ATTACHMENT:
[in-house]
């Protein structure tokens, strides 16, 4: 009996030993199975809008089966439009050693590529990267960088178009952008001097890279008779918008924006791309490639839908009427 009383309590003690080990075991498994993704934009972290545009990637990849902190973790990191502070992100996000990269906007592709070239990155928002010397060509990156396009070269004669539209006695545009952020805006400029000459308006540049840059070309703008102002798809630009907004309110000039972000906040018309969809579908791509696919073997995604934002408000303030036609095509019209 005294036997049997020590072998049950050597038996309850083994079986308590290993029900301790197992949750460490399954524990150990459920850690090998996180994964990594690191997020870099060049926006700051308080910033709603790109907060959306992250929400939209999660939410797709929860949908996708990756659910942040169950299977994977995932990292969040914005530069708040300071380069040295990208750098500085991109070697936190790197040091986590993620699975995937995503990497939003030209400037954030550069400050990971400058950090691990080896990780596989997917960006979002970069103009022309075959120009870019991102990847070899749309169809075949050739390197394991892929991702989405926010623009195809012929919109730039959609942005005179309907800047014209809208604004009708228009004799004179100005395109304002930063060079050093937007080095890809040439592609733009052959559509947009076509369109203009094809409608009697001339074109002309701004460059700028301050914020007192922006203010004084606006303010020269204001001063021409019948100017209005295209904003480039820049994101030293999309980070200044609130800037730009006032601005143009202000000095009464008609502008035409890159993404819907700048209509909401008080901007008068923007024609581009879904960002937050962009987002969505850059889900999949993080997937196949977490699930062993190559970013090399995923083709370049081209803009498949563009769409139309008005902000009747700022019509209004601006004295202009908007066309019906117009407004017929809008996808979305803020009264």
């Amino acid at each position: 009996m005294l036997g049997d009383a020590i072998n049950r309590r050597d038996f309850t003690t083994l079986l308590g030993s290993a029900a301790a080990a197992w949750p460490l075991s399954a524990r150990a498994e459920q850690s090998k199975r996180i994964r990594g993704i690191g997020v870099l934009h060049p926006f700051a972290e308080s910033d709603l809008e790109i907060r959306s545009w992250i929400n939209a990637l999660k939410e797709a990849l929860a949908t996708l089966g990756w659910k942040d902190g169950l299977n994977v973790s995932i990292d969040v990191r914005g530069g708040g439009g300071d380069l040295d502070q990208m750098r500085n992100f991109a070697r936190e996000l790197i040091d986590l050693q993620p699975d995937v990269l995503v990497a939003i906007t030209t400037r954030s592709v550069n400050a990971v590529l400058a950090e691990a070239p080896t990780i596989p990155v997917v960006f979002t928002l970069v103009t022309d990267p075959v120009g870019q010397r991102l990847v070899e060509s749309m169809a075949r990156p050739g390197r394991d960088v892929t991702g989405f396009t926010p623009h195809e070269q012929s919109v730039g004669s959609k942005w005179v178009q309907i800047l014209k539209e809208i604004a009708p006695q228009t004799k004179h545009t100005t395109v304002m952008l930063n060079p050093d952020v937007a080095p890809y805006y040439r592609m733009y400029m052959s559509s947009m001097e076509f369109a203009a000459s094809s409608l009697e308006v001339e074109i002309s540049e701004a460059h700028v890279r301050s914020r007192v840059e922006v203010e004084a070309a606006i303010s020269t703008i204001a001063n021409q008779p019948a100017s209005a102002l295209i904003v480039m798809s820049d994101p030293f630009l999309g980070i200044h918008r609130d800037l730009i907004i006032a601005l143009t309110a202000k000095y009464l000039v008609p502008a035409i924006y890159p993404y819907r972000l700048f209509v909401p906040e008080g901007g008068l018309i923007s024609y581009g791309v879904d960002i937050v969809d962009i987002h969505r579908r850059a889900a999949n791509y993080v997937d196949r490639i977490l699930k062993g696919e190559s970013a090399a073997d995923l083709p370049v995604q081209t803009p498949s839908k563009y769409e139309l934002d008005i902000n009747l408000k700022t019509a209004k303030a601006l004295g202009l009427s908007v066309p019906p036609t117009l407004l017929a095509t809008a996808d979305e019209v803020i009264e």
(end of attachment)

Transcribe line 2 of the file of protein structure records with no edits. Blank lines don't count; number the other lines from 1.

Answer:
């Protein structure tokens, strides 16, 4: 009996030993199975809008089966439009050693590529990267960088178009952008001097890279008779918008924006791309490639839908009427 009383309590003690080990075991498994993704934009972290545009990637990849902190973790990191502070992100996000990269906007592709070239990155928002010397060509990156396009070269004669539209006695545009952020805006400029000459308006540049840059070309703008102002798809630009907004309110000039972000906040018309969809579908791509696919073997995604934002408000303030036609095509019209 005294036997049997020590072998049950050597038996309850083994079986308590290993029900301790197992949750460490399954524990150990459920850690090998996180994964990594690191997020870099060049926006700051308080910033709603790109907060959306992250929400939209999660939410797709929860949908996708990756659910942040169950299977994977995932990292969040914005530069708040300071380069040295990208750098500085991109070697936190790197040091986590993620699975995937995503990497939003030209400037954030550069400050990971400058950090691990080896990780596989997917960006979002970069103009022309075959120009870019991102990847070899749309169809075949050739390197394991892929991702989405926010623009195809012929919109730039959609942005005179309907800047014209809208604004009708228009004799004179100005395109304002930063060079050093937007080095890809040439592609733009052959559509947009076509369109203009094809409608009697001339074109002309701004460059700028301050914020007192922006203010004084606006303010020269204001001063021409019948100017209005295209904003480039820049994101030293999309980070200044609130800037730009006032601005143009202000000095009464008609502008035409890159993404819907700048209509909401008080901007008068923007024609581009879904960002937050962009987002969505850059889900999949993080997937196949977490699930062993190559970013090399995923083709370049081209803009498949563009769409139309008005902000009747700022019509209004601006004295202009908007066309019906117009407004017929809008996808979305803020009264």